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School District Addresses Response To Discovery Of Heroin At Chester County School

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Jan-Carabeo-web-social-pic-no-branding Jan Carabeo
Jan Carabeo joined CBS 3 and The CW Philly’s Eyewitness News team ...
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By Jan Carabeo

COATESVILLE, Pa., (CBS) — It’s taken nearly two weeks, but finally the Coatesville Area School District is opening up about its response to the discovery of heroin at Caln Elementary School.

Through an internal investigation conducted by the district’s own solicitor, the investigation found failures by school administrators and staff.

Some though were hoping the board would take more responsibility.

“When you are a school board, you need to say that the buck stops with me,” Chester County District Attorney Tom Hogan said.

Hogan has been especially critical of the Coatesville Area School District over the past couple of weeks after a first grader was found with heroin at Caln Elementary School (See Previous Story).

Wednesday the District’s Board of School Directors admitted there were multiple failures in the school’s response.

“There was a failure to conduct a complete search of our students,” Board Member Deborah Thompson said. “There was a failure to timely identify the foreign substance as heroin.”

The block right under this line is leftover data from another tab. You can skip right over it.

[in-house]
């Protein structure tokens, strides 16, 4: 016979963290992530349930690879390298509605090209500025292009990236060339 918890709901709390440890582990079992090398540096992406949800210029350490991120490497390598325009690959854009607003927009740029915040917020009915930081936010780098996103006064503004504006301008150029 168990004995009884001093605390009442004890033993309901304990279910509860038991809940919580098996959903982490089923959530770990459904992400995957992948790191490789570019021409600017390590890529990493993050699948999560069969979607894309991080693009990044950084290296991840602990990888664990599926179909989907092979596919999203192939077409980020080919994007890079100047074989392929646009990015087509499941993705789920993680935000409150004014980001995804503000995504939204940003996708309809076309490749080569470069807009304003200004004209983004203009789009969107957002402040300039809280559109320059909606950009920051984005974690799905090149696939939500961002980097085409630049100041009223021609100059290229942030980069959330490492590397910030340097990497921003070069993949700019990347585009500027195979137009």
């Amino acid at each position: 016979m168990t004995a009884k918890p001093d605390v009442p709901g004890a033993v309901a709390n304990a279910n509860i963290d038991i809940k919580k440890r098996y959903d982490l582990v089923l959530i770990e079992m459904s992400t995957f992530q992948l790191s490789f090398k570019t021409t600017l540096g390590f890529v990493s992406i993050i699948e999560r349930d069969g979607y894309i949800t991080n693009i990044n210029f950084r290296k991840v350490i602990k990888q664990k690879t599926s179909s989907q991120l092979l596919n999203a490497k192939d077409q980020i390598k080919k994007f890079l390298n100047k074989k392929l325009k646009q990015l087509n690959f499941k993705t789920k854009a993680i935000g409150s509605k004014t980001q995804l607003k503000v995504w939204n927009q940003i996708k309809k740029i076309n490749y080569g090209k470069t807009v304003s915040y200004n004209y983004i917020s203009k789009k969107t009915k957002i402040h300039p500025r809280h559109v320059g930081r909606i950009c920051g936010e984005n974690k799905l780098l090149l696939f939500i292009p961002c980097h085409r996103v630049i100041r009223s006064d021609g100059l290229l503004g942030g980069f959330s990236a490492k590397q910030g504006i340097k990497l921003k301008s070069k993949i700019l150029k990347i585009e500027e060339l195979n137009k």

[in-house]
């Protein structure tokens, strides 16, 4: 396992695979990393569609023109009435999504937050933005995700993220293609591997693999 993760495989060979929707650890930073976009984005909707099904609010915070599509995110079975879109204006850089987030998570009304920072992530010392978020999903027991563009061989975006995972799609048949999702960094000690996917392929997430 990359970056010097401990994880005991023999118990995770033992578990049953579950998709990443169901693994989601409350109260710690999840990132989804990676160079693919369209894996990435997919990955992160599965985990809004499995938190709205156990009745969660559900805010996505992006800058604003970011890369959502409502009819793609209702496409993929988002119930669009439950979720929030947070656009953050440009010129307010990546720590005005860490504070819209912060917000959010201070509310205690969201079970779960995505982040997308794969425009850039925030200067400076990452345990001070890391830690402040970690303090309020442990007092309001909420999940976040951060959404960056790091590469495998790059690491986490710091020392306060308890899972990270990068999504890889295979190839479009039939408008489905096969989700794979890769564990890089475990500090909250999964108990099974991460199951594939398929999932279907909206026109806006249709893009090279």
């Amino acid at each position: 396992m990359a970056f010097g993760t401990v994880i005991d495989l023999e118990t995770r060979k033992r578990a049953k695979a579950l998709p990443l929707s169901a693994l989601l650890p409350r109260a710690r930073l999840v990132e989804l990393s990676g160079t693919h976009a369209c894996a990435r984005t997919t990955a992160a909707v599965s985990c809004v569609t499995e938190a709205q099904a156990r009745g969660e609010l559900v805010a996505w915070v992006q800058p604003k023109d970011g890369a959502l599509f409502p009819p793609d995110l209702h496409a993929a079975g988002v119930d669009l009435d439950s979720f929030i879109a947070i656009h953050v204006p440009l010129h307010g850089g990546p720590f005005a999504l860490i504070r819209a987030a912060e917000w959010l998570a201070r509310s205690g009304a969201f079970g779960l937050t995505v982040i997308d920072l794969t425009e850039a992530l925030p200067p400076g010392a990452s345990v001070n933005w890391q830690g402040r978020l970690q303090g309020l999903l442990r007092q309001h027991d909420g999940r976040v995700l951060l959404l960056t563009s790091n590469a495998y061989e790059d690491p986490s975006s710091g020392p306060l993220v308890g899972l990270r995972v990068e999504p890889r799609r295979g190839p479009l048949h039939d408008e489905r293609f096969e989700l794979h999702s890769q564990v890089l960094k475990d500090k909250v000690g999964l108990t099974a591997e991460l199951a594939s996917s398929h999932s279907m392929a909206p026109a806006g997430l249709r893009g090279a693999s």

Thompson also said, “There was a complete failure in communication.”

A long list of shortcomings — the biggest they say by school administrators who didn’t inform the superintendent or other district leaders about the incident until nine hours after the drugs were found.

“Their actions did not meet the expected standards of safety for our children and their families,” Thompson said.

Yet the board says there isn’t a policy in place that directs staff to call the superintendent when drugs are discovered.

And the district solicitor says there isn’t a policy that requires the school to call 911.

“One of the options that could have been selected was contacting 911 first and then contacting school police,” School District Solicitor James Ellison said.

The District is now reviewing its policies and new procedures could soon be put into place.

Right now the school’s administration is required to call school police, who in turn, call local law enforcement.

“When you’ve got a 7-year-old with heroin in a school you need to call 911,” the District Attorney said.

Now the district did not say when new policies would be in place. The solicitor says the discussion will happen over the next couple of days. As for disciplinary action, the district says it is a possibility.

 

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